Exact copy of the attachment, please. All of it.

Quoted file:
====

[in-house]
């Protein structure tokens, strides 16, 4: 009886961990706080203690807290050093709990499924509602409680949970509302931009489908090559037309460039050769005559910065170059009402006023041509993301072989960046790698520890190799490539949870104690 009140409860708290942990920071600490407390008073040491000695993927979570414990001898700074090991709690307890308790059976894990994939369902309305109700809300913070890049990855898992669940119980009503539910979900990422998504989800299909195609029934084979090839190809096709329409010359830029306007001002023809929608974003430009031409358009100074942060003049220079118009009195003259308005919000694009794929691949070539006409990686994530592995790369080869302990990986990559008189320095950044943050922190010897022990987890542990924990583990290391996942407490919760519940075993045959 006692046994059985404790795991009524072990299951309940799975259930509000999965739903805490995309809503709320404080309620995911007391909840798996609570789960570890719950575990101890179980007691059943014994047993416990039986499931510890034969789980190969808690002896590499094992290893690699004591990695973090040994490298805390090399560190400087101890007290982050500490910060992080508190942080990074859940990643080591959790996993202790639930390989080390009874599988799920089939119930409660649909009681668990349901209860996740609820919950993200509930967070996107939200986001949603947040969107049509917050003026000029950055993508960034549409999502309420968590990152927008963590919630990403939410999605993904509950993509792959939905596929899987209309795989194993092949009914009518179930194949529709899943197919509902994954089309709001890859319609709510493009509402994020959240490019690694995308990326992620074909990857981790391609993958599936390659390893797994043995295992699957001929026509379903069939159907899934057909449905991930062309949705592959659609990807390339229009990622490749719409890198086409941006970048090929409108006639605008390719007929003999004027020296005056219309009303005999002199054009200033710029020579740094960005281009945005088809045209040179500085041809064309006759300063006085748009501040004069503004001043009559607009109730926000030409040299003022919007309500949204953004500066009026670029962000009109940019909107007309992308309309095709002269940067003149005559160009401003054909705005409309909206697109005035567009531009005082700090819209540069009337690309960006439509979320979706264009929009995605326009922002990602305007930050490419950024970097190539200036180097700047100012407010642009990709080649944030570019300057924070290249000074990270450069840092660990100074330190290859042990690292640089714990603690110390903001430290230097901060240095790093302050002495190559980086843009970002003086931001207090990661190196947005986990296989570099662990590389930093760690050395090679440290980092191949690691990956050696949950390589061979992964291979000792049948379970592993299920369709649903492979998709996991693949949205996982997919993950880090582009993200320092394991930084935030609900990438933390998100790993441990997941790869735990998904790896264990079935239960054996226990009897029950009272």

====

[in-house]
């Protein structure tokens, strides 16, 4: 009886961990706080203690807290050093709990499924509602409680949970509302931009489908090559037309460039050769005559910065170059009402006023041509993301072989960046790698520890190799490539949870104690 009140409860708290942990920071600490407390008073040491000695993927979570414990001898700074090991709690307890308790059976894990994939369902309305109700809300913070890049990855898992669940119980009503539910979900990422998504989800299909195609029934084979090839190809096709329409010359830029306007001002023809929608974003430009031409358009100074942060003049220079118009009195003259308005919000694009794929691949070539006409990686994530592995790369080869302990990986990559008189320095950044943050922190010897022990987890542990924990583990290391996942407490919760519940075993045959 006692046994059985404790795991009524072990299951309940799975259930509000999965739903805490995309809503709320404080309620995911007391909840798996609570789960570890719950575990101890179980007691059943014994047993416990039986499931510890034969789980190969808690002896590499094992290893690699004591990695973090040994490298805390090399560190400087101890007290982050500490910060992080508190942080990074859940990643080591959790996993202790639930390989080390009874599988799920089939119930409660649909009681668990349901209860996740609820919950993200509930967070996107939200986001949603947040969107049509917050003026000029950055993508960034549409999502309420968590990152927008963590919630990403939410999605993904509950993509792959939905596929899987209309795989194993092949009914009518179930194949529709899943197919509902994954089309709001890859319609709510493009509402994020959240490019690694995308990326992620074909990857981790391609993958599936390659390893797994043995295992699957001929026509379903069939159907899934057909449905991930062309949705592959659609990807390339229009990622490749719409890198086409941006970048090929409108006639605008390719007929003999004027020296005056219309009303005999002199054009200033710029020579740094960005281009945005088809045209040179500085041809064309006759300063006085748009501040004069503004001043009559607009109730926000030409040299003022919007309500949204953004500066009026670029962000009109940019909107007309992308309309095709002269940067003149005559160009401003054909705005409309909206697109005035567009531009005082700090819209540069009337690309960006439509979320979706264009929009995605326009922002990602305007930050490419950024970097190539200036180097700047100012407010642009990709080649944030570019300057924070290249000074990270450069840092660990100074330190290859042990690292640089714990603690110390903001430290230097901060240095790093302050002495190559980086843009970002003086931001207090990661190196947005986990296989570099662990590389930093760690050395090679440290980092191949690691990956050696949950390589061979992964291979000792049948379970592993299920369709649903492979998709996991693949949205996982997919993950880090582009993200320092394991930084935030609900990438933390998100790993441990997941790869735990998904790896264990079935239960054996226990009897029950009272």